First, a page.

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This year marks the bicentennial of Charles Dickens’ birth. For decades, scholars have looked to the novelist’s childhood to explain his pre-occupation with reform. One historian claims she has found a clue that stayed hidden for nearly two centuries. The Old Strand Workhouse in London was slated for demolition in 2010 when Ruth Richardson joined the campaign to save the building. It was then that she made a connection others seem to have missed: As a child, Charles Dickens had lived just a few doors down from the workhouse that was probably the inspiration for his novel, Oliver Twist. A discussion about Charles Dickens, the workhouse, and the London poor.
- Ruth Richardson historian and Fellow of the Royal Historical Society.
Read An Excerpt
Excerpt: “Dickens and the Workhouse: Oliver Twist and the London Poor” by Ruth Richardson. Reprinted by permission of Oxford University Press. Copyright 2012 by Ruth Richardson. All rights reserved:
MS. DIANE REHMThanks for joining us. I'm Diane Rehm. At the start of "Oliver Twist," Charles Dickens introduces one of the novels most central characters. Let's listen to his great, great grandson, Gerald Dickens, read the first lines.
MR. GERALD DICKENS"Among other public buildings, in a certain town, which for many reasons it will be prudent to refrain from mentioning and for which I will assign no fictitious name. There is one anciently common to most towns, great or small, to which a workhouse."
REHMOne hundred seventy-five years after those words were published, one historian believes she's found that very workhouse and that it inspired the British novelist to create one of the most powerful images of child poverty in literary history. Ruth Richardson joins me from NPR's London studio to talk about that discovery and her new book, it's titled "Dickens and the Workhouse." Do join us, 800-433-8850, send us your email to firstname.lastname@example.org, join us on Facebook or Twitter. Good morning to you. It's good to have you with us.
MS. RUTH RICHARDSONGood morning. It's a pleasure to be here.
REHMThank you. Before we talk about the workhouse, can you refresh us on the plot and the setting for "Oliver Twist?"
RICHARDSONWell, the setting is -- it starts off in the workhouse with Oliver being born. He's a baby. He comes out on page one, his poor mother dies on page two. It's unclear where the workhouse is at that stage and it is all the way through the book, it's not clear. And the story goes, you only really find out the plot much later in the book, much, much later. I think it's chapter 51 that it's sorted out.
RICHARDSONAnd basically, he has a half brother, a nasty half brother, who wants their father's fortune. He doesn't want it to be divided with Oliver. And Oliver's given no name. The name Oliver Twist is the name given to him by the workhouse master, by the beetle, actually, Mr. Bumble. And Oliver is maltreated, he's starved, he's hungry in the workhouse. He asks for more in the workhouse. And because of his bad cheeky behavior, he's beaten, he's put in a dark hole under the workhouse, which was the punishment room.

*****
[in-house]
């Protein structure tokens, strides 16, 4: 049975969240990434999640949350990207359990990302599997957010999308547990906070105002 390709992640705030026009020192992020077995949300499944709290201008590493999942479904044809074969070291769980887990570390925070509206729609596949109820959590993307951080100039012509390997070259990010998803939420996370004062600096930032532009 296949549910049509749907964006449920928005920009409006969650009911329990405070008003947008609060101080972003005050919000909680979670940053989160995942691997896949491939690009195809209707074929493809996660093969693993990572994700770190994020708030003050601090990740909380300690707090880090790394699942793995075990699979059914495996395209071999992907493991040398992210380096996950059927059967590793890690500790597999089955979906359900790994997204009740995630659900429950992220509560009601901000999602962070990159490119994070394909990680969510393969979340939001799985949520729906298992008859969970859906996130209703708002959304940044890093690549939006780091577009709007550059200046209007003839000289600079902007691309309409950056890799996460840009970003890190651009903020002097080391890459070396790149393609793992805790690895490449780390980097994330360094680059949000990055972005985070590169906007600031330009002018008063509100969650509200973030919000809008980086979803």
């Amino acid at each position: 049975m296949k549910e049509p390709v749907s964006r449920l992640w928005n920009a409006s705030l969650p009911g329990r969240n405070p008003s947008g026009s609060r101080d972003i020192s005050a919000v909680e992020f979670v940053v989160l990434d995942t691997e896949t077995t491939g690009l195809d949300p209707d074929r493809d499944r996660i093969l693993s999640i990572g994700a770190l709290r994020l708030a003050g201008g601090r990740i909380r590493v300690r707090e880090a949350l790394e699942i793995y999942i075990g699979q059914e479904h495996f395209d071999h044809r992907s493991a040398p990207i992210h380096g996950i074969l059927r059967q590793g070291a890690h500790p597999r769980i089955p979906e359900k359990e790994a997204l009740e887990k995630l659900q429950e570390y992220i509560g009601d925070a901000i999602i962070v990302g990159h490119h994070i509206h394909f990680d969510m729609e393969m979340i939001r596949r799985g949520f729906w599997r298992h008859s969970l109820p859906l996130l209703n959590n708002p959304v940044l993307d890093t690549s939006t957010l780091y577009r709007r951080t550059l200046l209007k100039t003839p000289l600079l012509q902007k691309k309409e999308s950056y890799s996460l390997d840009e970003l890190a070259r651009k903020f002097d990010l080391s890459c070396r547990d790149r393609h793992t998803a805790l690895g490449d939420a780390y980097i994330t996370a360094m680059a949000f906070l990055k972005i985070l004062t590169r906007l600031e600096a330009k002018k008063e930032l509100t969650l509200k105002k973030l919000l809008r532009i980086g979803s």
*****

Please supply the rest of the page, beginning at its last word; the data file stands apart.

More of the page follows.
RICHARDSONAnd he's sent out, eventually, quickly, to be an apprentice. They try to get him apprenticed to a chimney sweep because he's thin, he'd fit nicely up those old chimney's. But in the end, he's apprenticed to an undertaker. And he runs away and that's when he falls into the hands of the criminals in the middle of London. And that's when they try and train him up to be a pick pocket.
REHMIt is quite a novel, to say the least.
REHMThe question I have always had about that is, did Dickens observe some of those real life happenings or did he perhaps experience any of that himself? What was his own background?
RICHARDSONWell, the answer to your questions or your ponderings is that, probably, both. His father fell into debt in the middle of his childhood. He was about 11, 10-11. And his father was put into prison for debt. That's what they used to do to people who fell into debt. And he was put in a terrible place called the Marshalsea prison which is near London Bridge, on the Southside of the river. And the whole family went in to the prison with him which also happened in those days except for Dickens himself who was sent to work in a factory. And so there's this little child sent off on his own, lodging in a place in Camden Town. So having to walk across London, North-South to get to the factory every day, all on his own, with no one.
REHMHow old would...
REHM...he have been at that point?
RICHARDSONI think 10, 11 and then he was there for about a year until he was nearly 12.
RICHARDSONAnd he would've worked alongside kids, possibly, who came from workhouses themselves. They might've been parish apprentices, we don't know.
REHM...he manage to get enough food?
RICHARDSONWell, he was paid six shillings a week. And he was often hungry.
REHM...his own experiences came into the writing. However, the thesis of your book "Dickens in the Workhouse" is that the old strand Cleveland Street workhouse inspired the novel. Tell us why.
RICHARDSONWell, both before and after the Dickens family went to the Marshalsea prison they had lived in the street, on which this workhouse stood. So Dickens had lived there as a very small child, between the age of three and five, when he was first learning to read and write and understand the world. It was their first home in London.